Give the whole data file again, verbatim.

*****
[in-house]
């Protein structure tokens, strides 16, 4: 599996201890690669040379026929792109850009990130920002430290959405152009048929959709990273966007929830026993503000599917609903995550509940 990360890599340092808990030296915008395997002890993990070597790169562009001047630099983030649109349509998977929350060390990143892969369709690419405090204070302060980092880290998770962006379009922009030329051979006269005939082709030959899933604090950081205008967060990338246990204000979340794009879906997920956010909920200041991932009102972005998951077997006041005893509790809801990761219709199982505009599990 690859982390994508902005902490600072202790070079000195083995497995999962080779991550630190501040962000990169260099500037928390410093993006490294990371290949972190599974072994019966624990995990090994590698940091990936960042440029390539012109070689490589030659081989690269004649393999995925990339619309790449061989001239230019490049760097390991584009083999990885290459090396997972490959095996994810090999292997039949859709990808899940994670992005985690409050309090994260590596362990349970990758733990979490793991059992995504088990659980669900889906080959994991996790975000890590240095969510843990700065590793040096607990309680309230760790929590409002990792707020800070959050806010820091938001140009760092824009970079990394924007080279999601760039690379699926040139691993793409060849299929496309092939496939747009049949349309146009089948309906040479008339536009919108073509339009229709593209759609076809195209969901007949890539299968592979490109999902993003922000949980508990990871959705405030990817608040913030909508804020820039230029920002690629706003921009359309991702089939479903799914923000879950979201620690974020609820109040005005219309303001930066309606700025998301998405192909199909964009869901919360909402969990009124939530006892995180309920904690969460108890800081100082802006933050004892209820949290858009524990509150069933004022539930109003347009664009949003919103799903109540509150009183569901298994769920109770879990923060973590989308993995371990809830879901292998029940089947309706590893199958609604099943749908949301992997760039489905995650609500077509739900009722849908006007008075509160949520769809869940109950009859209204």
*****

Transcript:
[in-house]
């Protein structure tokens, strides 16, 4: 599996201890690669040379026929792109850009990130920002430290959405152009048929959709990273966007929830026993503000599917609903995550509940 990360890599340092808990030296915008395997002890993990070597790169562009001047630099983030649109349509998977929350060390990143892969369709690419405090204070302060980092880290998770962006379009922009030329051979006269005939082709030959899933604090950081205008967060990338246990204000979340794009879906997920956010909920200041991932009102972005998951077997006041005893509790809801990761219709199982505009599990 690859982390994508902005902490600072202790070079000195083995497995999962080779991550630190501040962000990169260099500037928390410093993006490294990371290949972190599974072994019966624990995990090994590698940091990936960042440029390539012109070689490589030659081989690269004649393999995925990339619309790449061989001239230019490049760097390991584009083999990885290459090396997972490959095996994810090999292997039949859709990808899940994670992005985690409050309090994260590596362990349970990758733990979490793991059992995504088990659980669900889906080959994991996790975000890590240095969510843990700065590793040096607990309680309230760790929590409002990792707020800070959050806010820091938001140009760092824009970079990394924007080279999601760039690379699926040139691993793409060849299929496309092939496939747009049949349309146009089948309906040479008339536009919108073509339009229709593209759609076809195209969901007949890539299968592979490109999902993003922000949980508990990871959705405030990817608040913030909508804020820039230029920002690629706003921009359309991702089939479903799914923000879950979201620690974020609820109040005005219309303001930066309606700025998301998405192909199909964009869901919360909402969990009124939530006892995180309920904690969460108890800081100082802006933050004892209820949290858009524990509150069933004022539930109003347009664009949003919103799903109540509150009183569901298994769920109770879990923060973590989308993995371990809830879901292998029940089947309706590893199958609604099943749908949301992997760039489905995650609500077509739900009722849908006007008075509160949520769809869940109950009859209204």